A Pickpocket's Tale by Timothy J. Gilfoyle

A Pickpocket's Tale by Timothy J. Gilfoyle

Author:Timothy J. Gilfoyle
Language: eng
Format: epub
Publisher: W. W. Norton & Company
Published: 2011-11-09T16:00:00+00:00

Michael Riordan’s attack on George Appo made the headlines of the New York Tribune.

Lexow Committee investigators quickly determined that this version of the events was fabricated. For the first time committee officials acknowledged that Appo was helping to procure evidence. “He has proven himself truthful, accurate, prompt, and faithful,” reported John Goff. The counsel then admitted that this was not the first attempt on Appo’s life. Only two nights earlier, after leaving Goff’s office, Appo was assaulted outside the General Post Office at Broadway and Park Row. With blood flowing down his face, Appo desperately pursued his assailant. On finding him at an elevated train stop, he asked police officers standing nearby for help. They simply looked at him and smiled.41

Investigators quickly pieced together the chain of events. The attending physician testified that Appo’s wound was not self-inflicted. Lexow Committee investigators rejected assertions that Appo was drunk at the time, speculating instead that he was drugged as part of a plot to kill him. Appo insisted that he was attacked during the night at the hospital. A male orderly, at the behest of a guarding police officer, punched Appo in the jaw and temple, twisted cords around his left wrist, and attempted to gouge out his remaining eye. In court Appo displayed his left arm, bruised and swollen from hand to elbow, another bruise on his temple, and a swollen jaw. Appo’s charges were later bolstered when Thomas Coleman, the policeman assigned to guard Appo, gave an incoherent account of the events in the hospital.42 Despite the evidence, however, the charges against Riordan were dismissed while Appo’s case was postponed, a portent of what lay ahead for him.

In November 1894 Appo came upon Ned Lyons in front of the Brower House, a West Twenty-eighth Street hotel just off Fifth Avenue. Lyons was one of America’s most famous criminals. A tough character, he stood five feet eight inches in height and weighed a burly 180 pounds. Lyons was without the top half of his left ear, a “gift” from Jimmy Haggerty, who chewed it off in a Philadelphia street fight in 1869. At least four bullet holes disfigured his body, one of which had left a visible scar on his jaw. Lyons was involved in some of the most lucrative bank robberies in nineteenth-century America, including the $1 million heist of the Ocean Bank in New York City in 1869. In 1872, he successfully escaped from Sing Sing. By 1886, he had abandoned bank robbery for the green goods.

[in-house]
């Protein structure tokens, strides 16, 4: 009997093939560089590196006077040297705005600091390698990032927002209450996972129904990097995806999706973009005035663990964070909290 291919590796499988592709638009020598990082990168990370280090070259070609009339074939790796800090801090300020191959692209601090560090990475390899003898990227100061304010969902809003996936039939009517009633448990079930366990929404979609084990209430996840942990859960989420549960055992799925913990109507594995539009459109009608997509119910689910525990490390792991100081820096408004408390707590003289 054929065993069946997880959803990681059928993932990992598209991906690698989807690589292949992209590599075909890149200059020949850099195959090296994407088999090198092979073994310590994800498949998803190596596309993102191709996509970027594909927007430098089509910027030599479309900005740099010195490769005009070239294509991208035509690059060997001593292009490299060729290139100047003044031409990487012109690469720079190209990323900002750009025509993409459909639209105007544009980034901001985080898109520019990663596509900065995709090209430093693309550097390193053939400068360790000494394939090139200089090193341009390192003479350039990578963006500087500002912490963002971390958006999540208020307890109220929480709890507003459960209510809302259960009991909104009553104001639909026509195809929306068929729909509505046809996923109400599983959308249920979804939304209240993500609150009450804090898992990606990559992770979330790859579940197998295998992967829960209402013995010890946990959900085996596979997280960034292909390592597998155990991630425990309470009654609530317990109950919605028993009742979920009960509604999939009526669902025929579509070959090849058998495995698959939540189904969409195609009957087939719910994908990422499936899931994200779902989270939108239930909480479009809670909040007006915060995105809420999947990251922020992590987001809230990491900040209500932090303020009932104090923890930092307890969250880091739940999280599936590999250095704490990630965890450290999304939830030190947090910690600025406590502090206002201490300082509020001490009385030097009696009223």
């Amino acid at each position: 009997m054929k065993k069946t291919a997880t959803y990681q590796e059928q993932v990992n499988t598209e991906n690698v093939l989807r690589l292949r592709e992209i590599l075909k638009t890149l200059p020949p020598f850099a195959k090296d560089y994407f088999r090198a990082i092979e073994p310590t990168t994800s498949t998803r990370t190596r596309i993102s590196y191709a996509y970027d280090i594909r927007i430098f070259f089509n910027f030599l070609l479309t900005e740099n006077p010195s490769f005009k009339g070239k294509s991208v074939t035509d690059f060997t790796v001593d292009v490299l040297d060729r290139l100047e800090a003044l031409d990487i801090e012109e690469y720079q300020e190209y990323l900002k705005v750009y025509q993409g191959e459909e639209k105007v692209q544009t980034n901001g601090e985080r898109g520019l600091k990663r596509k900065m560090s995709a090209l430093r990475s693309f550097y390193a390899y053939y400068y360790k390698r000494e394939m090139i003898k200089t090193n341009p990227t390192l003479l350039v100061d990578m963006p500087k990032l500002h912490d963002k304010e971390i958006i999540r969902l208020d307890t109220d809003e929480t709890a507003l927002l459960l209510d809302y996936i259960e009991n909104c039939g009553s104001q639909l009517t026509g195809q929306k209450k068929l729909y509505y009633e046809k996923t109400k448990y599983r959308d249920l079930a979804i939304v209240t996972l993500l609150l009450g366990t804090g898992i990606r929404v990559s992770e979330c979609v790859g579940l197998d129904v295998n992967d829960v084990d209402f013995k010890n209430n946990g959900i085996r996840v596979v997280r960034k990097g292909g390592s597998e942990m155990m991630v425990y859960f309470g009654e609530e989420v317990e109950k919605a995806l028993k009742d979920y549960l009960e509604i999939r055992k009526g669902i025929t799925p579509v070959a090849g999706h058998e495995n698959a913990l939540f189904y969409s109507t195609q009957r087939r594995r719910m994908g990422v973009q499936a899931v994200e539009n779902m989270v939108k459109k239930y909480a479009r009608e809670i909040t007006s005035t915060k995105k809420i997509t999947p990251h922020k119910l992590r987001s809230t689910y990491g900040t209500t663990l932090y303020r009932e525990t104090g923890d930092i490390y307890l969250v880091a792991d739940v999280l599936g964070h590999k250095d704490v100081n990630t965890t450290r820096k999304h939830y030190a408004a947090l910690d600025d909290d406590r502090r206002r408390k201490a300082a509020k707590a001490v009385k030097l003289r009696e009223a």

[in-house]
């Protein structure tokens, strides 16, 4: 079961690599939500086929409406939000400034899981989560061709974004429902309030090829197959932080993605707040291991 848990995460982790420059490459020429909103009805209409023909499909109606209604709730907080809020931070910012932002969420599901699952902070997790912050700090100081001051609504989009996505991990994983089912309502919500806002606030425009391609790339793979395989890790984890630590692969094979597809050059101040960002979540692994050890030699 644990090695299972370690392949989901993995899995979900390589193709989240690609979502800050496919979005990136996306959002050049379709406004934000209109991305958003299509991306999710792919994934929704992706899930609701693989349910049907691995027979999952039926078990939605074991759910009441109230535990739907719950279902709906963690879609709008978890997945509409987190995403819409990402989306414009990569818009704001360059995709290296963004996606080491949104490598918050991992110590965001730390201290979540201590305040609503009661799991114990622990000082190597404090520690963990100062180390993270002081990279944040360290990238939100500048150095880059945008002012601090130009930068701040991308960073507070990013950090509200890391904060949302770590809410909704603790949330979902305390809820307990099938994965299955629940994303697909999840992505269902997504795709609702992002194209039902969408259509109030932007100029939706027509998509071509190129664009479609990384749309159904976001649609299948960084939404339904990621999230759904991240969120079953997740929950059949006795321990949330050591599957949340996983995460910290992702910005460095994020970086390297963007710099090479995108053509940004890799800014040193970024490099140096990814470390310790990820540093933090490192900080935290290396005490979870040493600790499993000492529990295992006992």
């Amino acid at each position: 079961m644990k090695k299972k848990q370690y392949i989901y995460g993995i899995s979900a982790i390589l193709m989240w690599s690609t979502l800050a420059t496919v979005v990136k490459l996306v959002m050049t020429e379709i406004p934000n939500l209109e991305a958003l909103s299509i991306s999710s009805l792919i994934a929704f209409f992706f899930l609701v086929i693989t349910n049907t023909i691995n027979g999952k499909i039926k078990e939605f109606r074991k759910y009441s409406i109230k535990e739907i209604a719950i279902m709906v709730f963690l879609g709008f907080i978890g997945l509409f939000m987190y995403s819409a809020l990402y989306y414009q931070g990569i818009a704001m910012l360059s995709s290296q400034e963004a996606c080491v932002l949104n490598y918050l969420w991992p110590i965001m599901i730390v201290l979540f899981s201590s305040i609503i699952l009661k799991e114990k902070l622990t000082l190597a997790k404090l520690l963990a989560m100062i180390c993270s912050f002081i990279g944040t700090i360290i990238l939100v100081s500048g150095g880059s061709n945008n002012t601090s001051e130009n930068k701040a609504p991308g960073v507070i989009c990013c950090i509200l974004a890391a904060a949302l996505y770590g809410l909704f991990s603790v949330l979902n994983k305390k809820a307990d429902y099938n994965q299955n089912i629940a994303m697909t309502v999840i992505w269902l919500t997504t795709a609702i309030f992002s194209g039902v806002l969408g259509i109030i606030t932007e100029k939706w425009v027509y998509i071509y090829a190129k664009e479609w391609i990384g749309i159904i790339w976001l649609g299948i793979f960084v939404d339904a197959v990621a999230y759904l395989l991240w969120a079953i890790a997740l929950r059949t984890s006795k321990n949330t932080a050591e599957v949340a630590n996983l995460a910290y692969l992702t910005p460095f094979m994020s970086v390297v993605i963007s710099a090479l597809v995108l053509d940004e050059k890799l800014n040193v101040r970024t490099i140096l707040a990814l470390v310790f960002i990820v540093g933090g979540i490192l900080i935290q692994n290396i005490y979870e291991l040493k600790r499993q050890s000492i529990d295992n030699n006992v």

But on 9 October 1894 Lyons’s green goods operation in Perth Amboy, New Jersey, was exposed on the front page of the New York Sun. The article claimed that Lyons was having a difficult time, earning only forty dollars weekly. Although the article was full of details only an insider could have provided, no evidence indicated that Appo was a source of information. That, however, mattered little to Lyons; Appo presented a convenient scapegoat. As they passed each other in front of the Brower House, Lyons belted Appo across the face, knocking him into the street.


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